I was whimsically visiting an elementary school park this weekend, enjoying the fresh air and getting in a bit of accidental exercise throwing a Frisbee. I noticed a couple families playing at the park, too—one fielding an impromptu softball game, another playing basketball. A couple toddlers wandered around in the grass under the watchful eye of their parents. It was a traditional American afternoon—open air, free entertainment, and encouraging exercise by the populace.
Imagine my surprise and disdain when I spotted not one, but four piles of canine excrement within an approximately 100 feet square area. Again, I’ll note that this is at an elementary school, not a dog park (which still wouldn’t make the excrement acceptable).
At bare minimum, one person with a dog decided to visit the park (good!) but not clean up after their dog evacuated its bowels (bad!) in an area where a hundred children play for several hours each week.
I hope that your irresponsibility, dog owner, is born out of ignorance, which can be resolved with knowledge. Your dog’s stool impacts the health of your neighbors’ children and dogs. Children fall down a lot, and get cuts and scrapes. They fall down when they’re on the playground. Daily, they grow temporarily filthy and put their fingers in their mouths and noses. Dog feces can transmit various awful things—E. coli and worms can be passed to humans via cuts, scrapes, or mucus membranes like the nose, or ingestion. Diseases can also be passed to other dogs— and that should matter to you, as a dog lover, right? Dogs can get Giardia from eating other dogs’ poo (which is one reason I don’t blame the dog for crapping in the wrong place—dogs can be pretty stupid).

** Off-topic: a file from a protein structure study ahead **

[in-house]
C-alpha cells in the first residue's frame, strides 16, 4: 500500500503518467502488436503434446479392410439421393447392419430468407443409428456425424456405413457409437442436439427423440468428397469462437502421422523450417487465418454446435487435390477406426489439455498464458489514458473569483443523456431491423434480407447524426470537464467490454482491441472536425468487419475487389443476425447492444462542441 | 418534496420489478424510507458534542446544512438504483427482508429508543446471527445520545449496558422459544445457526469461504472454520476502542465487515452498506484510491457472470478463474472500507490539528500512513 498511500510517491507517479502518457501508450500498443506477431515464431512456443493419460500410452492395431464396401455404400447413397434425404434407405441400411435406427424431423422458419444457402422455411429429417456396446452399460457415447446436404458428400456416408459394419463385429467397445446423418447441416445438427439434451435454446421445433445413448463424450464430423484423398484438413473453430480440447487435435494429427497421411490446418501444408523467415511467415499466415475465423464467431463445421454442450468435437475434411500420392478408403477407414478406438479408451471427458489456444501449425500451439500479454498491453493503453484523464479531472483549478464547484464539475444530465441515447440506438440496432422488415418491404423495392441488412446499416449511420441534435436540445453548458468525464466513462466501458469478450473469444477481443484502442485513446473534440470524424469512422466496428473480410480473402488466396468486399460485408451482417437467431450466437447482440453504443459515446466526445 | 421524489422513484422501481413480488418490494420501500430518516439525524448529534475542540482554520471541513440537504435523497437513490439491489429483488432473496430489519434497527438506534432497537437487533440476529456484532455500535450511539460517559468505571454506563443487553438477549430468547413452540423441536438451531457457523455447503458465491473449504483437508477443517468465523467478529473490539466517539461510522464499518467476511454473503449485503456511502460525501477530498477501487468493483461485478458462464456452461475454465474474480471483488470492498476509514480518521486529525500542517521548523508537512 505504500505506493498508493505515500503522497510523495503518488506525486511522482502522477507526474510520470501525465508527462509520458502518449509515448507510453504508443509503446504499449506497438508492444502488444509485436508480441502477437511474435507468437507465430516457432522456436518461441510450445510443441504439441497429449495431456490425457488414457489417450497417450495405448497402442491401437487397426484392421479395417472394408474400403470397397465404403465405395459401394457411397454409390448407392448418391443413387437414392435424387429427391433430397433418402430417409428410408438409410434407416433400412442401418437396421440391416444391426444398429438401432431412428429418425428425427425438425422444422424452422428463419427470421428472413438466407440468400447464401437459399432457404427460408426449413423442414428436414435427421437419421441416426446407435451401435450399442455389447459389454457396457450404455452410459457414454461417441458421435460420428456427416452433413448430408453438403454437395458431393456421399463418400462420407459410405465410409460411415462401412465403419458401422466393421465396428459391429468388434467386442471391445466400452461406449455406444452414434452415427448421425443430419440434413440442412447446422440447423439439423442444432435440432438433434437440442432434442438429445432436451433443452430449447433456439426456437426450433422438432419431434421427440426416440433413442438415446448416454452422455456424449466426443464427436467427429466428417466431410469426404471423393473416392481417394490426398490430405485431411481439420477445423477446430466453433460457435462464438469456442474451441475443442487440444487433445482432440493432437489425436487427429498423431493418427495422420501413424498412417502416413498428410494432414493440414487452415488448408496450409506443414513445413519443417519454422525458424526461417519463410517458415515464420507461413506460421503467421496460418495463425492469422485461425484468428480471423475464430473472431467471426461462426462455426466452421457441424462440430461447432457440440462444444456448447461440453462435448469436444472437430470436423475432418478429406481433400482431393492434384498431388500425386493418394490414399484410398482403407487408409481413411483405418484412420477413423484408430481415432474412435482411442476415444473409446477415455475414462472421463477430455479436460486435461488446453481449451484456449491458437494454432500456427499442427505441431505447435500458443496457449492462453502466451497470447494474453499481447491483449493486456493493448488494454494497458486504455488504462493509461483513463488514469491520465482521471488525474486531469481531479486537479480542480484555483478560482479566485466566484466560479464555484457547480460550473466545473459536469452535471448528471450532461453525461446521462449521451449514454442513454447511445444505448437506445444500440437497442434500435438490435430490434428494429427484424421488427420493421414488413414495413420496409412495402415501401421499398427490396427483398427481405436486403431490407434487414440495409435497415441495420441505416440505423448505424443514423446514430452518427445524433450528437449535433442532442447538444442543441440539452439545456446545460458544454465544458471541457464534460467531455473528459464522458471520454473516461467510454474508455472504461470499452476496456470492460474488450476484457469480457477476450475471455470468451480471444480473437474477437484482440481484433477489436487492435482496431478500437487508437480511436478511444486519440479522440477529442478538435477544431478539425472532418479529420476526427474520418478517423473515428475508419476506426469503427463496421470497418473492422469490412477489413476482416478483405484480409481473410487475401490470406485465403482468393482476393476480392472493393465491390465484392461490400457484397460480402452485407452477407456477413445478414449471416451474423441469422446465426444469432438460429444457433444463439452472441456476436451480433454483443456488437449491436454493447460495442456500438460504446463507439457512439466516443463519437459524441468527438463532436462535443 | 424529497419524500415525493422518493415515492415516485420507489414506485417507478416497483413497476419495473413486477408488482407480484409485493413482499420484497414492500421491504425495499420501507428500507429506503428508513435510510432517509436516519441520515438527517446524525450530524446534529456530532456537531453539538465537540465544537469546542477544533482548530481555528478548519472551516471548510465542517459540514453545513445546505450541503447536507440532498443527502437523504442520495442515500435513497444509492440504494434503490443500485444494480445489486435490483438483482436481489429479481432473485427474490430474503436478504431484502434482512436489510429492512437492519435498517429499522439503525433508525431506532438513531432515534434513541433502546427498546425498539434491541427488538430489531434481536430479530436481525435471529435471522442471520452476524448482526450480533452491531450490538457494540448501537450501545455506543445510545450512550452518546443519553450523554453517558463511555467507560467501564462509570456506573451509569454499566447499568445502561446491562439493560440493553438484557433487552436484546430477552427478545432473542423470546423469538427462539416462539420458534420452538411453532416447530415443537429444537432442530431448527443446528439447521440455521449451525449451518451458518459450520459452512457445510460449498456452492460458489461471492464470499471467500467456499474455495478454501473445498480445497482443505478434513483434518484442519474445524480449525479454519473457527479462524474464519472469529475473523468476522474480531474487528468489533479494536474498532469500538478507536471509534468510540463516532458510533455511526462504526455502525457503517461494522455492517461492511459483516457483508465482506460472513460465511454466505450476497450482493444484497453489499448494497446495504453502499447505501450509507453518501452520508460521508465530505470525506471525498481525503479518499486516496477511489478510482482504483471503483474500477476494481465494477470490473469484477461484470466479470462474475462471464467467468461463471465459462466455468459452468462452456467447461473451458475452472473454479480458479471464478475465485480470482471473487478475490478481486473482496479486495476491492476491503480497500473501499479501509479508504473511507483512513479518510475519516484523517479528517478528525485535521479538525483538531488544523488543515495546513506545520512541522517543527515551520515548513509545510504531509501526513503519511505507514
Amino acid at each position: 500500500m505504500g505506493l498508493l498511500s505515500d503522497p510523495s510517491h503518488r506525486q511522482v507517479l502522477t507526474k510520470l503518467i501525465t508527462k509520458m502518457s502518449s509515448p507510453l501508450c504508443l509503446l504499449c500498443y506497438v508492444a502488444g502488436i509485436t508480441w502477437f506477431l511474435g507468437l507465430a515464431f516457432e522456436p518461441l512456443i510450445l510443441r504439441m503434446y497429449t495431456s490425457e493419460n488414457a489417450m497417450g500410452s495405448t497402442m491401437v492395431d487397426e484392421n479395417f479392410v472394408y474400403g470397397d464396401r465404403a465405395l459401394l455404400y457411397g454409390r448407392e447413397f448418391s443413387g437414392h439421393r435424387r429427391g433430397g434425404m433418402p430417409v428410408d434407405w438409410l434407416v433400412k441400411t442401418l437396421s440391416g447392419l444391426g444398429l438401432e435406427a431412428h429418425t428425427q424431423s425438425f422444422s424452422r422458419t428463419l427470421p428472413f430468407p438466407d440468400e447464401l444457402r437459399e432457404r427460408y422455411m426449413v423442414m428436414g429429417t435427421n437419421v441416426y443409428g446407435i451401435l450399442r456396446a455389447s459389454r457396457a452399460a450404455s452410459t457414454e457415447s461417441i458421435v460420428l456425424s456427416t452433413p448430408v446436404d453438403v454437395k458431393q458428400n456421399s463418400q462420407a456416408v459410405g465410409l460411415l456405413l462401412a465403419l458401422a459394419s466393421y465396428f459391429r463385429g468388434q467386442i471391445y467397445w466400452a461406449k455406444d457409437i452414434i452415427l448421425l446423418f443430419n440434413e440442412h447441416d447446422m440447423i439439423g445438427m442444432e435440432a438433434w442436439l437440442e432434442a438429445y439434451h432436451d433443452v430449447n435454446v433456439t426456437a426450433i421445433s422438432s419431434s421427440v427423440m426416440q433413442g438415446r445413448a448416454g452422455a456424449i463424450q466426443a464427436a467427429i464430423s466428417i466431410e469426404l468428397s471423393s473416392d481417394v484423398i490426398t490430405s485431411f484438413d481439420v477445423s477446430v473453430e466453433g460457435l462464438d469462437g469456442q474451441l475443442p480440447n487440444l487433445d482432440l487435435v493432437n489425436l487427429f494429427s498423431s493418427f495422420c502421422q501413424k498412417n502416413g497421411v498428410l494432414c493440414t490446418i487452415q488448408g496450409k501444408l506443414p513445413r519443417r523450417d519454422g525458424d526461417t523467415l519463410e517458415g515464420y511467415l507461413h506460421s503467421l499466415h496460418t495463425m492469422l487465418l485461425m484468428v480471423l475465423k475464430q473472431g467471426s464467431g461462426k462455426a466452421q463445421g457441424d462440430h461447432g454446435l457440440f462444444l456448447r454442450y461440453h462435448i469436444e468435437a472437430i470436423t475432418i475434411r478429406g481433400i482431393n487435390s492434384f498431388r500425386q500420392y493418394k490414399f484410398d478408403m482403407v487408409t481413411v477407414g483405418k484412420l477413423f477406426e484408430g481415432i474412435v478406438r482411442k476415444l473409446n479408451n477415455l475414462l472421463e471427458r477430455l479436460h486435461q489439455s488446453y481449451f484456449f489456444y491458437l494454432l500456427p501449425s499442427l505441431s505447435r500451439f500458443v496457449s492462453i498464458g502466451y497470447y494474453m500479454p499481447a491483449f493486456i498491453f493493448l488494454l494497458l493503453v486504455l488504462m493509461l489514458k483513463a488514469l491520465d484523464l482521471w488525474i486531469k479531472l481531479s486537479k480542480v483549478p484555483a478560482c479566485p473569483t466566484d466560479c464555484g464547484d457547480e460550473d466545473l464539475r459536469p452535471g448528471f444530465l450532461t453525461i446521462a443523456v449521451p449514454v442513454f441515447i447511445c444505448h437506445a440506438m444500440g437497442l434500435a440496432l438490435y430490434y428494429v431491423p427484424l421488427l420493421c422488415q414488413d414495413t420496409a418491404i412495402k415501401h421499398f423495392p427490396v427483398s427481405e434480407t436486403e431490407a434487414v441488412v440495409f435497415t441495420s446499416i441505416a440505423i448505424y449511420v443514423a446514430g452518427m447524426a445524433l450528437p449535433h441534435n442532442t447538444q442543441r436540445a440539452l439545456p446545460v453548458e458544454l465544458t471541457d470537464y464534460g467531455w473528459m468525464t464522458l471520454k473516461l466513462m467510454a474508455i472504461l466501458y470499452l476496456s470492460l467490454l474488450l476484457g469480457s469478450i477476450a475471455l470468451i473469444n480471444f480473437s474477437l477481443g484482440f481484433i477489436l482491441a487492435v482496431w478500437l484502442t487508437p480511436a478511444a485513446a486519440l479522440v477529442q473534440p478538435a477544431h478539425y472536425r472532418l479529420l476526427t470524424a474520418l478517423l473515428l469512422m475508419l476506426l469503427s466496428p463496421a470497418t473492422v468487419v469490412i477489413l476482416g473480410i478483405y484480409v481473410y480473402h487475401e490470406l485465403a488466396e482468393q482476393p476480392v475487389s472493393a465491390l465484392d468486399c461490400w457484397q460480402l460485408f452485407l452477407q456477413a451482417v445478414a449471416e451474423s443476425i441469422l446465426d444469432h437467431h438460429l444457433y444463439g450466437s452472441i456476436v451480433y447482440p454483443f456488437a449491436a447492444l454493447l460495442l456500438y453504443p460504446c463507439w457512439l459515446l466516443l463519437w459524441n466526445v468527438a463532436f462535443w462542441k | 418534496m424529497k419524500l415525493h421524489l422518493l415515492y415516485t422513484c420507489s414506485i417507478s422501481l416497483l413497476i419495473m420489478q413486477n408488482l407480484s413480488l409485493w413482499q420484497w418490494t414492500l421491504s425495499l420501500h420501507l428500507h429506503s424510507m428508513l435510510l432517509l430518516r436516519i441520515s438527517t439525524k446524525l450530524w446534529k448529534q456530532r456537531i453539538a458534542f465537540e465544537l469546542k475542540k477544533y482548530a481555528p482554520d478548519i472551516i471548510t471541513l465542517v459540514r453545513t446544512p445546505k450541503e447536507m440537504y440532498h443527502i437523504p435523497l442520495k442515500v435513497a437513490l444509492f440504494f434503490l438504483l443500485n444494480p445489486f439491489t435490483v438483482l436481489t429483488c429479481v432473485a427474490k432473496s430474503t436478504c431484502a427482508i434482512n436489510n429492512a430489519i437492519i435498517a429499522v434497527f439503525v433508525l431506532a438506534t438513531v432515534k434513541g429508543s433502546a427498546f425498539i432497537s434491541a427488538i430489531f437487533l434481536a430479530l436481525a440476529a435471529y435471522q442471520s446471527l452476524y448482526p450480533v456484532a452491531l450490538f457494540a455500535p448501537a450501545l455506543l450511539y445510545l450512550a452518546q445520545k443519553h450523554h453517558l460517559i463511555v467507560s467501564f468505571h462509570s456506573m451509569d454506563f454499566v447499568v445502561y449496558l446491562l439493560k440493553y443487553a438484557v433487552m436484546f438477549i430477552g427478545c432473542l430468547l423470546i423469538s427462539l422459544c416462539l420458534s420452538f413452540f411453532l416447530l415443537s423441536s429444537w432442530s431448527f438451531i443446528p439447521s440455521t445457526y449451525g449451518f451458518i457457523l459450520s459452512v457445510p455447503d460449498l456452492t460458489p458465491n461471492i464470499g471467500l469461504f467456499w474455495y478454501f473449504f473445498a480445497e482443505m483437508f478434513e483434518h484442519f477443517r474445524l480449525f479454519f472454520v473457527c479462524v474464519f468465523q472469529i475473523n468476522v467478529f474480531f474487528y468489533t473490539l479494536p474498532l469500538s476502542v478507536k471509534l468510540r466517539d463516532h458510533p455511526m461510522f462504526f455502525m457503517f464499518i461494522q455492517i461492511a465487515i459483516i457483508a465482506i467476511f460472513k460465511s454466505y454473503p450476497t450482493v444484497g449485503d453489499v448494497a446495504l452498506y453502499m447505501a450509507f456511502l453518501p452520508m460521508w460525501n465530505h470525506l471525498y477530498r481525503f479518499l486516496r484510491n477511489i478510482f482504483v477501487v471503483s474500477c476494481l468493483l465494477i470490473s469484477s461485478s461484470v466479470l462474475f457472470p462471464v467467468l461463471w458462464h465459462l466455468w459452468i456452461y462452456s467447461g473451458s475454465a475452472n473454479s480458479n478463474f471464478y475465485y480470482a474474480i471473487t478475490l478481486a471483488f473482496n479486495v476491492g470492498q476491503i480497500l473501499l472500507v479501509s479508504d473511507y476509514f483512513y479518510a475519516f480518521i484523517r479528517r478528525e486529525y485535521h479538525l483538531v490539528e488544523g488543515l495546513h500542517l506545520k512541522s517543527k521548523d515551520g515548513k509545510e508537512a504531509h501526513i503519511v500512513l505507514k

Which leads to another result of your inaction—economic cost. Buying medication to clear up your dogs’ Giardia can be expensive—not to mention the carpet cleaning you’ll require. We like to keep budgets tight on government spending, and overtime for a janitor just to serve as poop patrol cuts into funding that would be better spent on actual education, not sanitation. Moreover, if dog waste gets spread via water (either rain or lawn watering) the bacteria inside can contribute to contaminated water systems and lawn discoloration.
I think I’ve made a solid case for justified irritation at irresponsible dog owners, but that’s another concern in itself. You caused that irritation—so let’s imagine all your neighbors are a little more annoyed because there’s dog doo-doo on their lawn from a dog that’s not theirs. The collective neighborhood blood pressure is a little higher; your neighbors are slightly more tense and aggravated. Am I going so far as to claim domestic violence is borne out of your failure to be responsible? No. But it might be enough to tip the balance of a small action—a person yelling instead of asking politely. After all, it was enough to make me write this column.